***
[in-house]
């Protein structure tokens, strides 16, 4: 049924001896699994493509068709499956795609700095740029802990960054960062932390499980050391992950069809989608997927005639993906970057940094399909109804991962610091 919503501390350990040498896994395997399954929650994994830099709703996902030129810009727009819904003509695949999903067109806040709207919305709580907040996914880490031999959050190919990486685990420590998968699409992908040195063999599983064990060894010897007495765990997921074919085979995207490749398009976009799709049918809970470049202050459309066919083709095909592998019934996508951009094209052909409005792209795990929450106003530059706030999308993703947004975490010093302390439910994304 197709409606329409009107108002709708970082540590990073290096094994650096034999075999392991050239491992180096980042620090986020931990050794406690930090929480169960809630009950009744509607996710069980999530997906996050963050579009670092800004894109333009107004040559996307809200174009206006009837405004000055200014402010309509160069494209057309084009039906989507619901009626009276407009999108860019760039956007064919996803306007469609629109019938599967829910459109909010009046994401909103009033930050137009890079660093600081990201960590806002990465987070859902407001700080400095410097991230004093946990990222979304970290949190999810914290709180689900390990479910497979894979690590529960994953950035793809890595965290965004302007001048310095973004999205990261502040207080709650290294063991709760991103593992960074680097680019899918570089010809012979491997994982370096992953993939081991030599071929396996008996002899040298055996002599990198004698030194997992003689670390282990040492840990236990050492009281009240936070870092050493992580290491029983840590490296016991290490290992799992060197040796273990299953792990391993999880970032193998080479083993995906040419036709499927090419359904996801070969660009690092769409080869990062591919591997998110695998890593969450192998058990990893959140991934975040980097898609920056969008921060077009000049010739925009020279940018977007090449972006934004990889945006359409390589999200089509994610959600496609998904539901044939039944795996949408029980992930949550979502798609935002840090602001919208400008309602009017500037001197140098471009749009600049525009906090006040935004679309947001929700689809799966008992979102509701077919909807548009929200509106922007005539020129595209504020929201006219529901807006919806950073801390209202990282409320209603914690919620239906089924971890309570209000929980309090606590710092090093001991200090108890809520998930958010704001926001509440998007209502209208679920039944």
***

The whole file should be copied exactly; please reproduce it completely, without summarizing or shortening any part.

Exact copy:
[in-house]
């Protein structure tokens, strides 16, 4: 049924001896699994493509068709499956795609700095740029802990960054960062932390499980050391992950069809989608997927005639993906970057940094399909109804991962610091 919503501390350990040498896994395997399954929650994994830099709703996902030129810009727009819904003509695949999903067109806040709207919305709580907040996914880490031999959050190919990486685990420590998968699409992908040195063999599983064990060894010897007495765990997921074919085979995207490749398009976009799709049918809970470049202050459309066919083709095909592998019934996508951009094209052909409005792209795990929450106003530059706030999308993703947004975490010093302390439910994304 197709409606329409009107108002709708970082540590990073290096094994650096034999075999392991050239491992180096980042620090986020931990050794406690930090929480169960809630009950009744509607996710069980999530997906996050963050579009670092800004894109333009107004040559996307809200174009206006009837405004000055200014402010309509160069494209057309084009039906989507619901009626009276407009999108860019760039956007064919996803306007469609629109019938599967829910459109909010009046994401909103009033930050137009890079660093600081990201960590806002990465987070859902407001700080400095410097991230004093946990990222979304970290949190999810914290709180689900390990479910497979894979690590529960994953950035793809890595965290965004302007001048310095973004999205990261502040207080709650290294063991709760991103593992960074680097680019899918570089010809012979491997994982370096992953993939081991030599071929396996008996002899040298055996002599990198004698030194997992003689670390282990040492840990236990050492009281009240936070870092050493992580290491029983840590490296016991290490290992799992060197040796273990299953792990391993999880970032193998080479083993995906040419036709499927090419359904996801070969660009690092769409080869990062591919591997998110695998890593969450192998058990990893959140991934975040980097898609920056969008921060077009000049010739925009020279940018977007090449972006934004990889945006359409390589999200089509994610959600496609998904539901044939039944795996949408029980992930949550979502798609935002840090602001919208400008309602009017500037001197140098471009749009600049525009906090006040935004679309947001929700689809799966008992979102509701077919909807548009929200509106922007005539020129595209504020929201006219529901807006919806950073801390209202990282409320209603914690919620239906089924971890309570209000929980309090606590710092090093001991200090108890809520998930958010704001926001509440998007209502209208679920039944």